Introduction to Close to the Wind
This is the introduction, cowritten with William Hart, to the 2013 Haiku North America conference anthology, titled Close to the Wind (Sammamish, Washington: Press Here, 2013). The conference took place from August 14 to 18, 2013, aboard the Queen Mary in Long Beach, California. You can order this anthology from Amazon. See the Press Here page for this book. You can also read selected poems from this book.
Haiku, as Marlene Mountain once said, is not a port in a storm. And as seafarers know, sailing close to the wind means traveling into the wind as directly as one possibly can. This makes for difficult and even dangerous sailing, but facing the wind is sometimes absolutely necessary. As the English-language haiku community navigates various swells and sea changes, including the influence of gendai haiku and reactions for and against it, perhaps we might all be sailing close to the wind. The good news is that, at least for the long weekend of the 2013 Haiku North America conference in Long Beach, California, our crew is all safely docked in the harbor, sharing its poems and viewpoints. But who knows which way we’ll each be sailing next?
The location of this year’s conference aboard the Queen Mary ocean liner naturally lends itself to a nautical theme. Naia’s illustrations for this collection of haiku and senryu by conference attendees have extended this theme to explore seaside subjects. Some say the old ship that hosts our conference is haunted. Even if not, the Queen Mary’s wooden decks and elegant staterooms carry much history and tradition. It’s from such a solid grounding in the past that we can set sail into the future. The HNA conference is indeed all about looking back as well as forward.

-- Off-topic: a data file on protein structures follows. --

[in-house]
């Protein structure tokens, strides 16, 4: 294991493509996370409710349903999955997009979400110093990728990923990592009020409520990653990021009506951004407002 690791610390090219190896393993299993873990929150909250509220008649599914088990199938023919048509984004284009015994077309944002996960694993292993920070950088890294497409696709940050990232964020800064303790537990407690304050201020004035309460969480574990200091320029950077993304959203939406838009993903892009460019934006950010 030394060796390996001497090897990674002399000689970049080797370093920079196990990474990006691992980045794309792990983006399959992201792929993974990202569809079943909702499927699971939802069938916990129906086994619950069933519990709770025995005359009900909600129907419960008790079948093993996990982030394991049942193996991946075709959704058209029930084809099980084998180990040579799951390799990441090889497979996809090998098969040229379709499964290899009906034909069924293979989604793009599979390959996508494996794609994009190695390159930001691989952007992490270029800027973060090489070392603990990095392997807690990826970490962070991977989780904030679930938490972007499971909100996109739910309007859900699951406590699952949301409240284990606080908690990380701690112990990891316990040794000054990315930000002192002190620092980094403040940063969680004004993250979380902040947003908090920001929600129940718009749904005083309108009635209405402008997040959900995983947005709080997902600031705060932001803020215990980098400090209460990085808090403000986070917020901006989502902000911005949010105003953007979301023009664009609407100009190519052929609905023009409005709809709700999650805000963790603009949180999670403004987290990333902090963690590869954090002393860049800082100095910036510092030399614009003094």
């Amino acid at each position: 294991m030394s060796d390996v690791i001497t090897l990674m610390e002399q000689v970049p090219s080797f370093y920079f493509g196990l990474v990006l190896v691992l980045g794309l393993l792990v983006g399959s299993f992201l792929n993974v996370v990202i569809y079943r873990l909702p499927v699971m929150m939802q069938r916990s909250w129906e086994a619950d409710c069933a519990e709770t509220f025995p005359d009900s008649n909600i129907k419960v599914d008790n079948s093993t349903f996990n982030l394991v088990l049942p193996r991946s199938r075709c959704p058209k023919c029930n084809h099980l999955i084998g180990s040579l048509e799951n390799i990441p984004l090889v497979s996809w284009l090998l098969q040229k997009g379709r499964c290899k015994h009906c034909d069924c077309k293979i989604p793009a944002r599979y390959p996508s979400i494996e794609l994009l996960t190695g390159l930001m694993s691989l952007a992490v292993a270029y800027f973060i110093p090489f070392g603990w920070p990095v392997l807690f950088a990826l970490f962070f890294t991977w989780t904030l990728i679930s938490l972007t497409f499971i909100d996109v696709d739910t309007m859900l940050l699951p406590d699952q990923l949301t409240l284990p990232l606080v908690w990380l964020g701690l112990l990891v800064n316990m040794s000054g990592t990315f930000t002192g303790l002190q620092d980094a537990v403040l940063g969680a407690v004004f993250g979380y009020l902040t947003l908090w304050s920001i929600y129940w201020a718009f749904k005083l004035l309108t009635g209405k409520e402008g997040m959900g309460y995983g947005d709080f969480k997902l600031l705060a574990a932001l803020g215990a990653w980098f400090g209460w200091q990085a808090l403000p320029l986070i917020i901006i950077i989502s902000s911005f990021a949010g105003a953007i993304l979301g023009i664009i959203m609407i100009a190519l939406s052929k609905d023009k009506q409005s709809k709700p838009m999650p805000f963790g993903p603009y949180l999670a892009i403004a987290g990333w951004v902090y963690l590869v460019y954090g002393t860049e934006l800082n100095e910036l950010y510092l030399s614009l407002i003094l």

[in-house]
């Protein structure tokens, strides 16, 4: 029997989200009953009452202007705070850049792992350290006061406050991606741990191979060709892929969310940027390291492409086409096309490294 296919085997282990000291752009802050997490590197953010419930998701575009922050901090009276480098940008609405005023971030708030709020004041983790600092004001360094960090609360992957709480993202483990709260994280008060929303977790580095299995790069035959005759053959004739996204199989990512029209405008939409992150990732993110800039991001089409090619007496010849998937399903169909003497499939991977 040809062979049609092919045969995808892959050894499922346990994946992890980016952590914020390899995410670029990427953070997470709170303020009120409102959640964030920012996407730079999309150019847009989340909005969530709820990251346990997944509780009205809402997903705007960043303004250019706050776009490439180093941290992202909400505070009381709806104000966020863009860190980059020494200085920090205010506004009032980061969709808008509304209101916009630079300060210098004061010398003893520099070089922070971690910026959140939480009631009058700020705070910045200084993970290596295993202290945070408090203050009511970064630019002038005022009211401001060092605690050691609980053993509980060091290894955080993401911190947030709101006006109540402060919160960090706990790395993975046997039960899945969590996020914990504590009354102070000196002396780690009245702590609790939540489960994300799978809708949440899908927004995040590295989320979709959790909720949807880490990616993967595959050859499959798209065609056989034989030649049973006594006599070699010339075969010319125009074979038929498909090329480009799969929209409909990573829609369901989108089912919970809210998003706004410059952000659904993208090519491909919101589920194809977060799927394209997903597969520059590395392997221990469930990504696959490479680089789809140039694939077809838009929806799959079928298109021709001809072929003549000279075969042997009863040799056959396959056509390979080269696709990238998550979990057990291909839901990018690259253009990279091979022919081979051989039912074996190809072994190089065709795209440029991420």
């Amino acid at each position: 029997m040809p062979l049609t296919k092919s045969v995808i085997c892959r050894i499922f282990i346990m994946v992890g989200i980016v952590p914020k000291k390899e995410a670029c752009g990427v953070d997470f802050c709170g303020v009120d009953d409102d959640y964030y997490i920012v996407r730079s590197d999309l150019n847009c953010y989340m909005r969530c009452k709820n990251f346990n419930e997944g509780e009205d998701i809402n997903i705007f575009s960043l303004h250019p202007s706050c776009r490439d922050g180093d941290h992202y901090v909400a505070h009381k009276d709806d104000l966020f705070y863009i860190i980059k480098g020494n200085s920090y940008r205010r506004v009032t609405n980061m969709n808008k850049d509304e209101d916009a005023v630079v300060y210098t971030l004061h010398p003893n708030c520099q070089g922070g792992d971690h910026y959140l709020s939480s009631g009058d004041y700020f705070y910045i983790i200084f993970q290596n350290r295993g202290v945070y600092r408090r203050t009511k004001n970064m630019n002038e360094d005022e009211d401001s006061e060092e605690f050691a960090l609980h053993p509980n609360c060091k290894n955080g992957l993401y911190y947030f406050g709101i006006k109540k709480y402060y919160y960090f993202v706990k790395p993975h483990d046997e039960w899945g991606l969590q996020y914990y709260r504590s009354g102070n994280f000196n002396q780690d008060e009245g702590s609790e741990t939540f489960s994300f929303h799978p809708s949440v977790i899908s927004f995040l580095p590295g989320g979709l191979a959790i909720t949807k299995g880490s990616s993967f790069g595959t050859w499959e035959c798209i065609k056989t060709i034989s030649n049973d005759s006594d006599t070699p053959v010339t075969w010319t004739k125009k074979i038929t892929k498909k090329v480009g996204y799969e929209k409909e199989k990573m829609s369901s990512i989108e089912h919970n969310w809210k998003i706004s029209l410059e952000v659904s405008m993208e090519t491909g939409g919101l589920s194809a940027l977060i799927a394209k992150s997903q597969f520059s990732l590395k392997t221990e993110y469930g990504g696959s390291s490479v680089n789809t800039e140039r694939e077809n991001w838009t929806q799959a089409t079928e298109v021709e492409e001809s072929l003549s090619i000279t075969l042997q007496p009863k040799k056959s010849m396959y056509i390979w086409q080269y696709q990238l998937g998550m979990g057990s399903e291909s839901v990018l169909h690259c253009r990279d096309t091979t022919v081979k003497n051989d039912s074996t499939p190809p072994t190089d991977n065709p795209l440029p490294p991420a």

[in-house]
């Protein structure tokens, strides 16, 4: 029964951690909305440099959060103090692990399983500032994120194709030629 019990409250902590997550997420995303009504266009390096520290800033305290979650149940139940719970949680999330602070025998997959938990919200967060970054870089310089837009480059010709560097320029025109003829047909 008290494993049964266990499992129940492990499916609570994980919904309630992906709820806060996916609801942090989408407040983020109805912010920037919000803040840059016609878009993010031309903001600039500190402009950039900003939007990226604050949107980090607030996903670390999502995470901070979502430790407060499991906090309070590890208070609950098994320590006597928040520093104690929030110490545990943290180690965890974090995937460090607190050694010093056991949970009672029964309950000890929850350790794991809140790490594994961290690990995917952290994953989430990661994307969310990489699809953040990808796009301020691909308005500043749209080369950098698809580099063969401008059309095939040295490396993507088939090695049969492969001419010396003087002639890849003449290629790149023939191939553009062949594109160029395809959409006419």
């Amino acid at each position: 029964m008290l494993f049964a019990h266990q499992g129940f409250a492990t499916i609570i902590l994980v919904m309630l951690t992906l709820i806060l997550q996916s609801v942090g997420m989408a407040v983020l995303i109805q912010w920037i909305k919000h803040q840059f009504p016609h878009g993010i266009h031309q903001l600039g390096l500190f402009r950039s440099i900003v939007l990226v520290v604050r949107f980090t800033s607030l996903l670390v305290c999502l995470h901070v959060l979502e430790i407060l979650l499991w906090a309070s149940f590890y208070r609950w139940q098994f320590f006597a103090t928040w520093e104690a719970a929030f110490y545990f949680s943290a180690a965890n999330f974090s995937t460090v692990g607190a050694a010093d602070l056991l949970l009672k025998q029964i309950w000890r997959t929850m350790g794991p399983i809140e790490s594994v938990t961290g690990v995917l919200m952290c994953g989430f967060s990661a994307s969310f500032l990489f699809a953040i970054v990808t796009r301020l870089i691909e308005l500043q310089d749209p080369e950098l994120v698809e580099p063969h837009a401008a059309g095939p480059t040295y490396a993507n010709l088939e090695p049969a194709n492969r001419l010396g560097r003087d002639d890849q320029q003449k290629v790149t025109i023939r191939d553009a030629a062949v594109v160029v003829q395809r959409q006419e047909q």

We hope you enjoy reading the poems in this anthology, our second largest in more than twenty years of biennial HNA conferences. As with all previous anthologies, we’ve arranged the poems by each poet’s first name. Even when gales are lashing and we’re sailing close to the wind, here’s hoping we can maintain our close-knit spirit of community and always remain on a first-name basis.
Michael Dylan Welch
and William Hart, Editors
Haiku by the editors from this anthology:
a hand sticking out
from the balcony below . . .
Michael Dylan Welch
in the bungalow for rent
a vacuum sings